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Old Oct 20, 2005, 9:24 AM   #1
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I'm looking at getting into Macro photography with my Nikon D50. Most of my pics will be of flowers and fruit with the occasional bug pics. At first I was considering the Nikon AF 60mm F2.8D but some readers seem to indicate that the Nikon AF 105mm F2.8D would be a better choice since it would provide more "working distance" especially for bugs.

Since the D50 has a crop factor of 1.5x, is the Nikon AF 105mm F2.8D macro lens still fine or should I be purchasing the Nikon AF 60mm F2.8D macro lens.

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Old Oct 20, 2005, 11:38 AM   #2
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They will both do the job well. The best way to see which suits you best is to take your D50 down to your local camera shop and try them out. It very much depends on the size of your subjects. For small bugs the 105 is probably a good bet as it will give you a good working distance. But if you are not shooting at 1:1 then the working distance may be a bit too much.



For info my avatar was shot on a D70 with a 100mm Tokina Macro lens at about 1:2 this gave me a good working distance but for smaller subject or murkier watersI use a Sigma 50mm macro to reduce the working distance.
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Old Feb 20, 2006, 11:14 PM   #3
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tamron macro is a better macro lense . cheeeper 2
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Old Feb 21, 2006, 8:01 AM   #4
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magsigns wrote:
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tamron macro is a better macro lense . cheeeper 2
I would agree with cheaper, but I'm not so sure about better. The nikon wins in build quality without a doubt, and I found it to be sharper than the tamron with less CA. I know you said in an earlier post you weren't a fan of KEH, but I got my Nikon 105 rated ex for a little over $400.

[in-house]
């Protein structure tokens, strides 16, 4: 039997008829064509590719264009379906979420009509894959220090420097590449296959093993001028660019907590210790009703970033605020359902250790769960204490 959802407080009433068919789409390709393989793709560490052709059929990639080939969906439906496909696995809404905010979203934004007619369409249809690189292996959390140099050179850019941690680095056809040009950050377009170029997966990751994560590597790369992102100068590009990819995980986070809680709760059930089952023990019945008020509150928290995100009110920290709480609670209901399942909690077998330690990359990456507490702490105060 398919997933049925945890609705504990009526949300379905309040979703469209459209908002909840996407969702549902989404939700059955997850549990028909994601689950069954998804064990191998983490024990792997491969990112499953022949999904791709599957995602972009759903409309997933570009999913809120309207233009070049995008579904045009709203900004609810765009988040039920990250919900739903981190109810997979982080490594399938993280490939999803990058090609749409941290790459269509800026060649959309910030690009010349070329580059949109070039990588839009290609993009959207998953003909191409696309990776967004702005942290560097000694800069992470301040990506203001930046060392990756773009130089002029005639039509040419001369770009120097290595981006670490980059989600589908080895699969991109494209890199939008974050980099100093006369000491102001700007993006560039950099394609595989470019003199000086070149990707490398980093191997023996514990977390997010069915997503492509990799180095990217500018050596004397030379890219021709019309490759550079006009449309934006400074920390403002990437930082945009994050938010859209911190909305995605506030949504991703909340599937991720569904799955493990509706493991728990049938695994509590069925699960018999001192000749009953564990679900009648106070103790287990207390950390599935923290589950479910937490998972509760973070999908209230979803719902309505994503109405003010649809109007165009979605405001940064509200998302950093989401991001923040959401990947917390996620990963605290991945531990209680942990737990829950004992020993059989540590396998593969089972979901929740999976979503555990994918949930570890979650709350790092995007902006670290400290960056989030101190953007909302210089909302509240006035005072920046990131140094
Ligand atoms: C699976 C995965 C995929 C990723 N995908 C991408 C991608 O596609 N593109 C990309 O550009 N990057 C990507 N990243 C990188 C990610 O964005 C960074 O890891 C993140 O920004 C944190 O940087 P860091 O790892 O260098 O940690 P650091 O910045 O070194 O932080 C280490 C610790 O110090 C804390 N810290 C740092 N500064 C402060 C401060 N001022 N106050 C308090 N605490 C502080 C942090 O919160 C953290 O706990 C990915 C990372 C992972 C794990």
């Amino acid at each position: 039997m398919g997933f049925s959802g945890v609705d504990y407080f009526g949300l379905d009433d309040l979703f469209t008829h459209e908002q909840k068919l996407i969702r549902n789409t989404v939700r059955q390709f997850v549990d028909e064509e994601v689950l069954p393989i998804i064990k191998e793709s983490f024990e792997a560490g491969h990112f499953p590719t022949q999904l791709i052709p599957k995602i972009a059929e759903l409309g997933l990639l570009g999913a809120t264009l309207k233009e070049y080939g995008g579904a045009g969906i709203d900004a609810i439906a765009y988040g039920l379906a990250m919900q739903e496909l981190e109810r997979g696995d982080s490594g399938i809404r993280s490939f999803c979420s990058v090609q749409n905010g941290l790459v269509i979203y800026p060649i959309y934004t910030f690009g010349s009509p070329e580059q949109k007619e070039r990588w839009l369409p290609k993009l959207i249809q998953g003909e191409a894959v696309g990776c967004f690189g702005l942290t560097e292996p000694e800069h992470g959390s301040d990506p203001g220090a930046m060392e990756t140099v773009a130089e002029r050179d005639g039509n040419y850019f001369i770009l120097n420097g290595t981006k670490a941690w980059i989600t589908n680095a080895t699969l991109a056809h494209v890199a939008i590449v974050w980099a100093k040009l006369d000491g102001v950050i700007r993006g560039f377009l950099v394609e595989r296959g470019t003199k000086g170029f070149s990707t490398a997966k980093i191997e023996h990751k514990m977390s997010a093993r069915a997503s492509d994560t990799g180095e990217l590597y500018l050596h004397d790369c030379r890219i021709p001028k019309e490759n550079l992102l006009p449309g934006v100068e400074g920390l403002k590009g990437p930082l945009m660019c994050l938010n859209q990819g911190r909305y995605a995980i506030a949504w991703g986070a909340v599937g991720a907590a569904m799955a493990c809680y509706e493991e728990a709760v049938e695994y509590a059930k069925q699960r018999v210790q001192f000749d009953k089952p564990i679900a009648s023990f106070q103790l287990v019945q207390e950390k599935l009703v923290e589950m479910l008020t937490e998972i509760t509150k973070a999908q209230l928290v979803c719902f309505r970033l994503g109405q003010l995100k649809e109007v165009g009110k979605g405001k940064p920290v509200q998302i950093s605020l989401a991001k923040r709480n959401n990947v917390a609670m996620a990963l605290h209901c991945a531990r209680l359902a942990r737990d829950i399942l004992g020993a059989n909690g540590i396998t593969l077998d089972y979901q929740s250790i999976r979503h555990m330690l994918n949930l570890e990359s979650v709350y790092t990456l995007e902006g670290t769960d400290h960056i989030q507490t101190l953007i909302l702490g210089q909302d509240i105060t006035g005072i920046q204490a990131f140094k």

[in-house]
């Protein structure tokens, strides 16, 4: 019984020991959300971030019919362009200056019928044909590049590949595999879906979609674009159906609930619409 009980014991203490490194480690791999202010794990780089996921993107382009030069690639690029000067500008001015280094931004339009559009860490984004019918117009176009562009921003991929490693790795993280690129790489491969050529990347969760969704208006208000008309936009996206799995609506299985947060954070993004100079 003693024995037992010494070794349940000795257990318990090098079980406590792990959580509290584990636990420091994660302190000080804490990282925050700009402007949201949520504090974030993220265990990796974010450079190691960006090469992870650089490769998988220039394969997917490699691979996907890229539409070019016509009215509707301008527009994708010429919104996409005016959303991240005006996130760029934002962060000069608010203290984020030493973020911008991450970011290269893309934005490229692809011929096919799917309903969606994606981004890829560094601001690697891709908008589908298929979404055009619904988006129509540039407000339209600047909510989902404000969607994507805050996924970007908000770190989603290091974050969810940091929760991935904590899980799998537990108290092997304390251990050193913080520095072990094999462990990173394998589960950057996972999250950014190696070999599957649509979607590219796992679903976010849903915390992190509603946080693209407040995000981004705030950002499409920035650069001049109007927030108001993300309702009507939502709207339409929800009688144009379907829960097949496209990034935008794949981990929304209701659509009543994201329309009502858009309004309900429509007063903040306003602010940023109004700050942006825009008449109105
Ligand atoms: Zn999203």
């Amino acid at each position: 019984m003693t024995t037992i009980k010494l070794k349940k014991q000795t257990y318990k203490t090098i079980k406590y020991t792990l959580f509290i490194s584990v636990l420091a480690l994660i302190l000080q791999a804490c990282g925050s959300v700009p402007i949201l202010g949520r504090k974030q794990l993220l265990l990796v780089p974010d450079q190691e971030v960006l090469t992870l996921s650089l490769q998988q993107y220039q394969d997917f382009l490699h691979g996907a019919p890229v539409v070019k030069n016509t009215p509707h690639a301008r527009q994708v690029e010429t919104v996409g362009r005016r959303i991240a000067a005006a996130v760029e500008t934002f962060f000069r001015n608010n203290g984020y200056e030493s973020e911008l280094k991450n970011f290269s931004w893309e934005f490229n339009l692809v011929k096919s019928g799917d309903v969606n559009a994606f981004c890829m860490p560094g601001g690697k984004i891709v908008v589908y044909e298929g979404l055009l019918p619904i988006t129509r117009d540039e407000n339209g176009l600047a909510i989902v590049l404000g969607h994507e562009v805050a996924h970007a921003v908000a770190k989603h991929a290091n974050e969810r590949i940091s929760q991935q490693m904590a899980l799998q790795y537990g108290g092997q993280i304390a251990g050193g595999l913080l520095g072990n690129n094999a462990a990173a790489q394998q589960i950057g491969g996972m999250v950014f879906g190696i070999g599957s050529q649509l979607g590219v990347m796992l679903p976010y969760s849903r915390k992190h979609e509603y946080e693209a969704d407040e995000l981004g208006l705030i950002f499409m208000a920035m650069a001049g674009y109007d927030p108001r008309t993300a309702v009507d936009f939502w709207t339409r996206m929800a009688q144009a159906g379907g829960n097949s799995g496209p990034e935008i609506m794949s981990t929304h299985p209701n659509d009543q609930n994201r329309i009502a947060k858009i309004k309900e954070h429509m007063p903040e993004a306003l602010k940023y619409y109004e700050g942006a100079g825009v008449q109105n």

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Old Feb 21, 2006, 8:26 AM   #5
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what about Sigma 105 2.8 Macro, any body used one?
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Old Feb 21, 2006, 1:25 PM   #6
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I have no experience with the Sigma, but would expect a lens similiar to the tamron in build quality and performance.
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Old Feb 25, 2006, 11:34 PM   #7
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I have the MicroNikkor 60mm and love it. I think 60mm (90 mm equivalent) is just the right focal length for bugs. With longer focal length lenses you will have problems with depth of field. The shortest focussing distance for Nikkor60mm and 105mm lenses are equal.

The new Nikkor 105mm Auto-focus-S with VR2 ( http://www.letsgodigital.org/en/news/articles/story_6387.html) should be ideal for butterflies and flowers. But for small bugs I think my 60mm is better. Another advantage of the 60mm vs 105mm is when you use built-in flash. With the longer 105 the lensmay block the light path.

This attached picture was taken with MicroNikkor 60mm and Nikon D50.
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Old Mar 2, 2006, 1:07 AM   #8
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I've got a question. I was looking at the Nikkor 70-300G lens, and I realize that it's not actually a macro lens, but it can focus at about 1 meter at 300mm. If I'm not mistaken, wouldn't that work as a macro lens or would the zoom kill too much of the DOF?
Thanks,
Mike
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Old Mar 2, 2006, 2:08 AM   #9
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The term macro used to mean life size on 35mm slide. It was important when slide films are the norm. With digital you can crop to your desire. Your 70-300 should be able to do 1:1 with cropping. The advantage of the real macro (Nikon call them "micro") lenses are that they are designed for sharp image at close distance. Kind of special purpose lenses that's why they cost more.

At 300mm you will have problem with depth of field. I usually use f:32 on my 60mm lens to cover insects from head to tail.

This picture of dragonfly was taken with my 80-400 lens which can focus to 2.3m @400mm.
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Old Mar 2, 2006, 2:17 AM   #10
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Thanks, that clears it up for me. I figure since I need a telephoto anyways, I'll get the 70-300 and use that as my macro until I can afford a real one.
Thanks,
Mike
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